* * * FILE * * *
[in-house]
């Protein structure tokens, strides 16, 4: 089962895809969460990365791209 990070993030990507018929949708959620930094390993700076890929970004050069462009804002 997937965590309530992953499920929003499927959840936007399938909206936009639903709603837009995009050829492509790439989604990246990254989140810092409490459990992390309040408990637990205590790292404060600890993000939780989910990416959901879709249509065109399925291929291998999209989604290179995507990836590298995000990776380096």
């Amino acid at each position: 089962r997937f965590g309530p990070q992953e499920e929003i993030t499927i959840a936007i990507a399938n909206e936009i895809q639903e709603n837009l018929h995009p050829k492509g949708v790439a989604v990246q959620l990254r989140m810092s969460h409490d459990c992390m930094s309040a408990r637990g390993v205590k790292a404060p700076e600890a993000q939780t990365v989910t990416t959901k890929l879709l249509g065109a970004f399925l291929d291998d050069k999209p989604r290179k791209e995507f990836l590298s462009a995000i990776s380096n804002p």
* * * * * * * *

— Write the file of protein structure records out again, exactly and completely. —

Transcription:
[in-house]
């Protein structure tokens, strides 16, 4: 089962895809969460990365791209 990070993030990507018929949708959620930094390993700076890929970004050069462009804002 997937965590309530992953499920929003499927959840936007399938909206936009639903709603837009995009050829492509790439989604990246990254989140810092409490459990992390309040408990637990205590790292404060600890993000939780989910990416959901879709249509065109399925291929291998999209989604290179995507990836590298995000990776380096």
């Amino acid at each position: 089962r997937f965590g309530p990070q992953e499920e929003i993030t499927i959840a936007i990507a399938n909206e936009i895809q639903e709603n837009l018929h995009p050829k492509g949708v790439a989604v990246q959620l990254r989140m810092s969460h409490d459990c992390m930094s309040a408990r637990g390993v205590k790292a404060p700076e600890a993000q939780t990365v989910t990416t959901k890929l879709l249509g065109a970004f399925l291929d291998d050069k999209p989604r290179k791209e995507f990836l590298s462009a995000i990776s380096n804002p």